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'We're growing our own': Rural superintendent thinks out of the box to overcome teacher shortage

Posted at 5:21 AM, Aug 30, 2021
and last updated 2021-08-30 11:36:21-04

WALWORTH — It's becoming harder to hire teachers, especially in rural school districts. This includes Big Foot Union High School.


With a student population of about 500, Superintendent Doug Parker says candidates must have the ability to know every aspect of the subject they are hired to teach.

Rural Teacher Shortage

“Since 2003 I’ve seen candidate pools for teacher positions that used to get 40 to 50 applicants are down under 10,” said Superintendent Doug Parker.

“How many are actually qualified? asked TMJ4’s Julia Fello. Parker replied, “That's a great question it depends on how you define the word qualified.”

Rural Teachers 3

“We’ll use the math example: There are some people out there who can teach algebra and geometry, and do a very fine job. When you start to get to trigonometry, AP calculus, and higher math, they don’t have the skills," Parker says. "In a school district like this, we need teachers that can do it all, because we only have four math teachers in our building. Kids only come through here for four years. We get one shot to educate them. We want to put the best staff in front of them that we can"

Superintendent Parker says he is now growing their own. Many do not have a teaching license.


Michael Pitassi is one example. He works as a licensed art teacher, and is going back to school to earn his teaching license in special education.

“I thought a teaching license or getting back to school was a daunting thing but I just needed that encouragement. They give a stipend of about $1,700 just to cover your classes,” said Pitassi.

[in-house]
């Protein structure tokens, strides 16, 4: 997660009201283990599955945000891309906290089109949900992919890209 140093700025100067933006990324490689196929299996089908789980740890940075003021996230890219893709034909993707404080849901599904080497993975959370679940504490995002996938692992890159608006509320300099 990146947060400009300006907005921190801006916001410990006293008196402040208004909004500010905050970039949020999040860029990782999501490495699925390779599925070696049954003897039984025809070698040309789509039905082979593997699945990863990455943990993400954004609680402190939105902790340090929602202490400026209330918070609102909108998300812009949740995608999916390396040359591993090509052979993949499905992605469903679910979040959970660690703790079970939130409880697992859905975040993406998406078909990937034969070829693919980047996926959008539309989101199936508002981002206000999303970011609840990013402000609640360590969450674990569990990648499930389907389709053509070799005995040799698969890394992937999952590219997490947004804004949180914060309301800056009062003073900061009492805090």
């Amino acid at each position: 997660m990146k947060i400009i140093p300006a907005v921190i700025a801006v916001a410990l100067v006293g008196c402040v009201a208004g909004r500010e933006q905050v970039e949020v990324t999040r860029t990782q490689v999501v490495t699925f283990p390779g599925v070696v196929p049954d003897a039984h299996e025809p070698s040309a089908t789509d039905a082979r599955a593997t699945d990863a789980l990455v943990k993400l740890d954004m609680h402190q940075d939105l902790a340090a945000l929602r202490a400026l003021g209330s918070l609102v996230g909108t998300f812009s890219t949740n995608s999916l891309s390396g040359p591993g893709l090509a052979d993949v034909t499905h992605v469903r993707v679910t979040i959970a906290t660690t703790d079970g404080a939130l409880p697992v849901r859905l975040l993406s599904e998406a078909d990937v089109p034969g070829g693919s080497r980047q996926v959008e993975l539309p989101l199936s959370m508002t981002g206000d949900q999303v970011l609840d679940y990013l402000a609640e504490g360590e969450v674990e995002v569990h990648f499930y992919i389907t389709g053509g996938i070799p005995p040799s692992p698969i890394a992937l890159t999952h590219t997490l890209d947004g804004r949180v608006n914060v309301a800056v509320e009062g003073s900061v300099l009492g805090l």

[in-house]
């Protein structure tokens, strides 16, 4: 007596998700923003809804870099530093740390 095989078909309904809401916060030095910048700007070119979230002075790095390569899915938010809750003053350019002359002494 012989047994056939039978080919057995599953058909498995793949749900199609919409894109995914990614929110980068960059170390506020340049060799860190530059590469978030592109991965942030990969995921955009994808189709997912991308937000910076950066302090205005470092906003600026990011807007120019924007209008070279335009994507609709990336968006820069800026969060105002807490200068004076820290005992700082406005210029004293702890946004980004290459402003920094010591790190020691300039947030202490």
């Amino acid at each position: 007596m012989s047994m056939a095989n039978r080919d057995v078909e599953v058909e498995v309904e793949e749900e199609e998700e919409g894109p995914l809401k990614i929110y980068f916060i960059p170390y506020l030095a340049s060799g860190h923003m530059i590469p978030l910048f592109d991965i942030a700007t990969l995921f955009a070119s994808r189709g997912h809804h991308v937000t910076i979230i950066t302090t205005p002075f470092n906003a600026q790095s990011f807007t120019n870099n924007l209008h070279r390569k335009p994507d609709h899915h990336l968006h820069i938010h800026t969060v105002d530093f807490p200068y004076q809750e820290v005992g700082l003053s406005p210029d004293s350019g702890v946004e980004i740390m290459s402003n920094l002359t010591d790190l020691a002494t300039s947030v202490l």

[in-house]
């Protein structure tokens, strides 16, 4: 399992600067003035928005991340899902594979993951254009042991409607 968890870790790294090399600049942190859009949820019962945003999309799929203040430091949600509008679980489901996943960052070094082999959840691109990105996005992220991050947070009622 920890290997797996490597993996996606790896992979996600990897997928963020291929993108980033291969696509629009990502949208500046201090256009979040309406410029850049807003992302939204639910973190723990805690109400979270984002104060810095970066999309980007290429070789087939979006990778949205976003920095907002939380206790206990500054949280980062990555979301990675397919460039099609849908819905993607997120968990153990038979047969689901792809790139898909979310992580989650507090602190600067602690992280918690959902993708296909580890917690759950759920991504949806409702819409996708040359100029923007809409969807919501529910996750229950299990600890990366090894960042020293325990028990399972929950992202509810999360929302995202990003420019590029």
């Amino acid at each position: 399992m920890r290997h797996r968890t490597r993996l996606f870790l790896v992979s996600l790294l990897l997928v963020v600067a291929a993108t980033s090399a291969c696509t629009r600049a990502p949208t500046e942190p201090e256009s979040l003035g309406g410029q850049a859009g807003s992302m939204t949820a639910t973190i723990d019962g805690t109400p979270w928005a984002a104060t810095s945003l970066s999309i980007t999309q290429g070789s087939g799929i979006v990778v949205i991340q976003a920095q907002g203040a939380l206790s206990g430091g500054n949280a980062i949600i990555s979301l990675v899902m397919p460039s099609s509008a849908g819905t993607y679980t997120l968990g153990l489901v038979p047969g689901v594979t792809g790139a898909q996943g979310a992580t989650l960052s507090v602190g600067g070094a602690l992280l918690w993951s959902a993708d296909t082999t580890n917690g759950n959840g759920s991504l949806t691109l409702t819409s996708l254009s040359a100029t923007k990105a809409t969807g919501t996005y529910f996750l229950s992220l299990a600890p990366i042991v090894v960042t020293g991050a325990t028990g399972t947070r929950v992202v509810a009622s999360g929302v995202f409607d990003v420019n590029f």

He has made a difference in 15-year-old Cody Jenning’s life. His mother Elizabeth says, “Now he loves school.”

Cody said his grades are now rising, “He made school fun — he changed the way of teaching.”


His mom Elizabeth adds, “They couldn’t find or have a better teacher than they have in Mr. Pitassi. His patience is phenomenal.”

“It means you're doing something for these children that you’re reaching them,” said Pitassi.

Pitassi is happy he took this route, which afforded him opportunities he may not have otherwise gotten, “With the rapid progression of my career, yes it was awesome. I didn’t think I was going to be a special education teacher when I started.”

The school’s shop teacher is also pursuing his teaching license.


“We didn't have any qualified applicants coming out of the colleges, luckily we had a local person who has tons of building experience. We hired him to come to teach shop for our students.”

Rural Teachers 2-2

“When you are in a rural district [and] you like to hunt, you like to fish. [If] you don’t like traffic, you don’t like to be stuck on the freeway every morning on your way to work…we have a lake people can enjoy.”


Superintendent Parker says they have been able to transition nearly a dozen people into new roles through teaching licenses and certifications. They hope to have more continued successes in the years to come.

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